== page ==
Springboard diving supports Sir Isaac Newton’s theorem that for every action there is an equal and opposite reaction. The harder you press down on the flexible board, the higher you spring back. So here’s a simple question: what did you do last Friday? Enjoy a movie or dinner with friends? Good. Did you also throw in an hour or two of sorrow? If you experienced both – joy and sorrow – you understand the good of Good Friday.
The dynamic between sorrow and joy has a long and storied history. If you venture back in time, you’d see that joy and sorrow were bedfellows – but not strange ones. Life was tougher in many ways and sorrow couldn’t be shunned. Mothers gave birth and passed away within minutes. Travel was as exciting as it was harrowing (the root of travel is travail, a journey fraught with danger). Sorrow and joy were part and parcel with life.
The early church held joy and sorrow in tension in the “four chapter” gospel and saw the good in both. Chapter Two represented the fall – taking the plunge and facing the brutal reality of life as it is. This produced a healthy sorrow. Chapter Four represented the final restoration – what we hope will be. Our best example is Jesus, “who for the joy set before him endured the cross, despising the shame” (Hebrews 12:2). Periodically pressing down on sorrow meant springing back more joyfully.
I’m not saying we should return to a day of hunchbacked hags with no teeth and bumps on their noses, no doctors, and living in the dark. I am suggesting we ask what happened to the springboard?
In his Second Treatise of Government (1690), John Locke declared that human beings were entitled to “life, liberty and”—get this—“estate.” Yes, real estate as in private property. But Thomas Jefferson altered our entitlements to life, liberty and “the pursuit of happiness” in 1776. Today, “make even a passing scan of today’s bestseller lists, and you’ll find a veritable happiness racket: titles urging us to start ‘Living Well’ and ‘Become a Better You’ and master ‘The Secret’ and (my personal favorite) be ‘Happy for No Reason.’”1 But are we indeed happy?
Why does a “happy” country consume over 95% of the antidepressants taken in the world? How is it that the number of depressed American children being treated with antidepressants has soared over the past decade? “The use of antidepressants among children grew three- to tenfold between 1987 and 1996, data from various studies indicate, and a newer survey found a further 50 percent rise in prescriptions between 1998 and 2002.”2 Could it be that happiness is overrated and ignores Newton’s law?
These are the kinds of questions raised by Eric G. Wilson in his new book Against Happiness. Wilson, an English professor at Wake Forest University, is concerned about our cultural landscape that claims to be happy yet creates some of the highest rates of suicide, drug abuse, and violence in the world. According to a recent Pew Research Center poll, nearly 85 percent of us believe ourselves to be happy or very happy. Yet this is “a brave new world of persistent good fortune, joy without trouble,” writes Wilson.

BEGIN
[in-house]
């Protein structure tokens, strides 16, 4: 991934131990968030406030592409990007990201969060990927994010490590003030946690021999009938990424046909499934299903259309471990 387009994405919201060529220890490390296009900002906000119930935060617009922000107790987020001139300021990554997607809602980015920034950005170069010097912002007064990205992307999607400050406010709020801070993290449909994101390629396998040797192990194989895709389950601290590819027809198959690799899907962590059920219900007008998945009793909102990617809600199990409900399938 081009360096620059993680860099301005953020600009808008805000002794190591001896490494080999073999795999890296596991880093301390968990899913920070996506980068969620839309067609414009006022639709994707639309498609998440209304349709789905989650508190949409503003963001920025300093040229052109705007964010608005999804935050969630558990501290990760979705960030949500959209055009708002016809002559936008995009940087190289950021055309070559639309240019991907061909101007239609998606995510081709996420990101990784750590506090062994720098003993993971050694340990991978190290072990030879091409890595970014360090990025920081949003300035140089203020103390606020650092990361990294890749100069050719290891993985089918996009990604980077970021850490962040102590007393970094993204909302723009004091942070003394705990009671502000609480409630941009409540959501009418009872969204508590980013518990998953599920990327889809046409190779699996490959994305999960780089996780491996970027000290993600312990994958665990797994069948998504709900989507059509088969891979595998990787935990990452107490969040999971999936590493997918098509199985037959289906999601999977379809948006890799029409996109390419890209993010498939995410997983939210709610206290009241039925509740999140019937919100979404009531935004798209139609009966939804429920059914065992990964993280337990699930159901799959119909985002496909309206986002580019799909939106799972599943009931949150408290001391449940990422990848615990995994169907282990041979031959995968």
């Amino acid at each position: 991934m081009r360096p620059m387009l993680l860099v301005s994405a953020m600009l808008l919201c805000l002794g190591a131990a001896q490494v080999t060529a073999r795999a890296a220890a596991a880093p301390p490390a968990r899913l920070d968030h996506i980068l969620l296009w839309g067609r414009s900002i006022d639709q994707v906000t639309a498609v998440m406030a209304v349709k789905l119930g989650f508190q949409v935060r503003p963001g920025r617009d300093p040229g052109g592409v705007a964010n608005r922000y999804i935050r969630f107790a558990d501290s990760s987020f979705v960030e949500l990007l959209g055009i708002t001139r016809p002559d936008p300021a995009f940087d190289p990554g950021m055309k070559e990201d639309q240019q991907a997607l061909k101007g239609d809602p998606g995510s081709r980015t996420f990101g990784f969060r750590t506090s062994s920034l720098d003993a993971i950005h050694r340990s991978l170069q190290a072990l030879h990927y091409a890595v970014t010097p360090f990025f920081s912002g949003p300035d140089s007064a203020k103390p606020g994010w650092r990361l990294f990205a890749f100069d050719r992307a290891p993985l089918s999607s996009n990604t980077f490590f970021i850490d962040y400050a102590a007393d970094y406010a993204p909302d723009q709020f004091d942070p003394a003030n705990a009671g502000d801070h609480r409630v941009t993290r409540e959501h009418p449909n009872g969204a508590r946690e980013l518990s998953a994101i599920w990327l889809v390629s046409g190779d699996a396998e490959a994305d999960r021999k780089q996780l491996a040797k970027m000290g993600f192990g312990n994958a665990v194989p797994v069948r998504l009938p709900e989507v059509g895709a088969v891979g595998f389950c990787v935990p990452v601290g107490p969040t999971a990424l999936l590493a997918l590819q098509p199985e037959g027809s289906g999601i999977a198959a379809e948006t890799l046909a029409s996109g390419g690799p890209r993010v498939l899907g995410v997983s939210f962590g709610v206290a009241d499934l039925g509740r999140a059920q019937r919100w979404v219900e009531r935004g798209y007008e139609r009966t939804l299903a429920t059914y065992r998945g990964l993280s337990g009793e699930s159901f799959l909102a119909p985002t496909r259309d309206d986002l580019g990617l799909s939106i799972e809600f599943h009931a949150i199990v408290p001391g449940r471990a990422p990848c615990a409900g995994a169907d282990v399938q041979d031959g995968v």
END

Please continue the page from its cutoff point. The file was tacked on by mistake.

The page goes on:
Joy without trouble. Like trying to pole vault without a pole or trying to win the gold medal in springboard diving without a springboard. This “overemphasis on happiness at the expense of sadness,” Wilson writes, produces only blandness, conformity, and “a dystopia of flaccid grins.” Flaccid grins are part of flat lives. Great joy springs from genuine sorrow. You can’t spring back if you don’t first press down.
One of the astonishing discoveries from Philip Brand’s lifelong work with lepers was that the less pain people experience, the less they can endure.3 Yet the more pain a person experiences, the more they can endure and the greater their joy. Newton’s law. My mother-in-law suffers from the debilitating effects of rheumatoid arthritis yet is one of the most joyful people I know. Not always happy; but full of joy. Press down, bounce back.
“I think we have lost the old knowledge that happiness is overrated. Our ancestors believed in two worlds, and understood this to be the solitary, poor, nasty, brutish and short one. We actually expected to find happiness here on earth, and our search for it has caused such unhappiness,” writes Peggy Noonan. “If you do not believe in another, higher world, then you are not disappointed when the world does not give you a good measure of its riches, you are despairing.”4
The Apostle Paul said life could be perplexing but he was never despairing (II Cor. 4:8). He understood the ancient wisdom that “crying is better than laughing. It blotches the face but it scours the heart. Sages invest themselves in hurt and grieving. Fools waste their lives in fun and games” (Ecclesiastes 7:3-4). The joy that Jesus exuded and made him attractive sprang from sorrows and familiarity with suffering (Isaiah 53:3).
Long ago, Good Friday was good because it advanced “a certain time-element of asceticism” that has gone out of vogue wrote Philip Rieff.5 Asceticism is a ten-dollar word for somberness or sorrow. Before Jefferson, people believed joy was “achieved painfully and at great cost.”6 If you don’t have a habit of periodically pondering the sorrows of the world, Good Friday did you little good. Why not try again this Friday?
1 Louis Bayard, “The Down Side: Sadness may be good philosophy—and better for you,” Washington Post, March 2, 2008, p. 2.
2 Shankar Vedantam, “Antidepressant Use in Children Soars Despite Efficacy Doubts” Washington Post, April 18, 2004; Page A01.
3 Paul Brand & Philip Yancey, Pain: The Gift Nobody Wants (New York, NY: HarperCollins, 1993).
4 Peggy Noonan, “You’d cry too if it happened to you: We have lost the old knowledge that happiness is overrated,” Forbes Magazine: September 14, 1992.
5 Philip Rieff, The Triumph of the Therapeutic: Uses of Faith After Freud (Wilmington, DE: ISI Books, Second Edition, 2007), p. 40.
6 Rieff, p. 41.